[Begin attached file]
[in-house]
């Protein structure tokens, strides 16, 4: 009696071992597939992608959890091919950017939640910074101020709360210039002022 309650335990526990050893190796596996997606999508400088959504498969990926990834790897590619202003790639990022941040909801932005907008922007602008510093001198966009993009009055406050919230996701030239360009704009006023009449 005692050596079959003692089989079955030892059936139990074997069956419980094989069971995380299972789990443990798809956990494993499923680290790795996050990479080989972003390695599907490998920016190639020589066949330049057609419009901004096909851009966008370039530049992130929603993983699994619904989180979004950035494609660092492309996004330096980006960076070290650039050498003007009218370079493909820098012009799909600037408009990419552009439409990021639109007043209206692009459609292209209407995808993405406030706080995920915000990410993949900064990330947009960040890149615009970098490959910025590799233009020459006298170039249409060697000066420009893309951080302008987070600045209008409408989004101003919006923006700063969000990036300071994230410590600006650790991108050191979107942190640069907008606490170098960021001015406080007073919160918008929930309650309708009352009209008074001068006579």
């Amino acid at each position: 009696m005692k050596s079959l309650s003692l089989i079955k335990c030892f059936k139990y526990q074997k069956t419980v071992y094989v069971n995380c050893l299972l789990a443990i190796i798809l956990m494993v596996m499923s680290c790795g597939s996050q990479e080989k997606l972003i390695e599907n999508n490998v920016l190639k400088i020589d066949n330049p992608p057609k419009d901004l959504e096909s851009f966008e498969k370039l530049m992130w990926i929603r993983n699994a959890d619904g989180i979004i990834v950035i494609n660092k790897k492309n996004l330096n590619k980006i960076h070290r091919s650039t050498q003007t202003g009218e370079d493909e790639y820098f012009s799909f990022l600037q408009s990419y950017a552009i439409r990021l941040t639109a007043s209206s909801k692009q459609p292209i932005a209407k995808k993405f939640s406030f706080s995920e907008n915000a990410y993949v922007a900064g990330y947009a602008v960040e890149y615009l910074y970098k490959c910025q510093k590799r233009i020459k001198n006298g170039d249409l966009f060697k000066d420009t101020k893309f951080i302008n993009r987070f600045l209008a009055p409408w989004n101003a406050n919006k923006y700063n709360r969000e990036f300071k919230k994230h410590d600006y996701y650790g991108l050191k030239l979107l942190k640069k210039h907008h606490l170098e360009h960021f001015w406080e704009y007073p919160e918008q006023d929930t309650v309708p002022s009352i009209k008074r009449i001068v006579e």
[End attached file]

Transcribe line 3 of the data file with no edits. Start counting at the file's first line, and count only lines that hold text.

């Amino acid at each position: 009696m005692k050596s079959l309650s003692l089989i079955k335990c030892f059936k139990y526990q074997k069956t419980v071992y094989v069971n995380c050893l299972l789990a443990i190796i798809l956990m494993v596996m499923s680290c790795g597939s996050q990479e080989k997606l972003i390695e599907n999508n490998v920016l190639k400088i020589d066949n330049p992608p057609k419009d901004l959504e096909s851009f966008e498969k370039l530049m992130w990926i929603r993983n699994a959890d619904g989180i979004i990834v950035i494609n660092k790897k492309n996004l330096n590619k980006i960076h070290r091919s650039t050498q003007t202003g009218e370079d493909e790639y820098f012009s799909f990022l600037q408009s990419y950017a552009i439409r990021l941040t639109a007043s209206s909801k692009q459609p292209i932005a209407k995808k993405f939640s406030f706080s995920e907008n915000a990410y993949v922007a900064g990330y947009a602008v960040e890149y615009l910074y970098k490959c910025q510093k590799r233009i020459k001198n006298g170039d249409l966009f060697k000066d420009t101020k893309f951080i302008n993009r987070f600045l209008a009055p409408w989004n101003a406050n919006k923006y700063n709360r969000e990036f300071k919230k994230h410590d600006y996701y650790g991108l050191k030239l979107l942190k640069k210039h907008h606490l170098e360009h960021f001015w406080e704009y007073p919160e918008q006023d929930t309650v309708p002022s009352i009209k008074r009449i001068v006579e």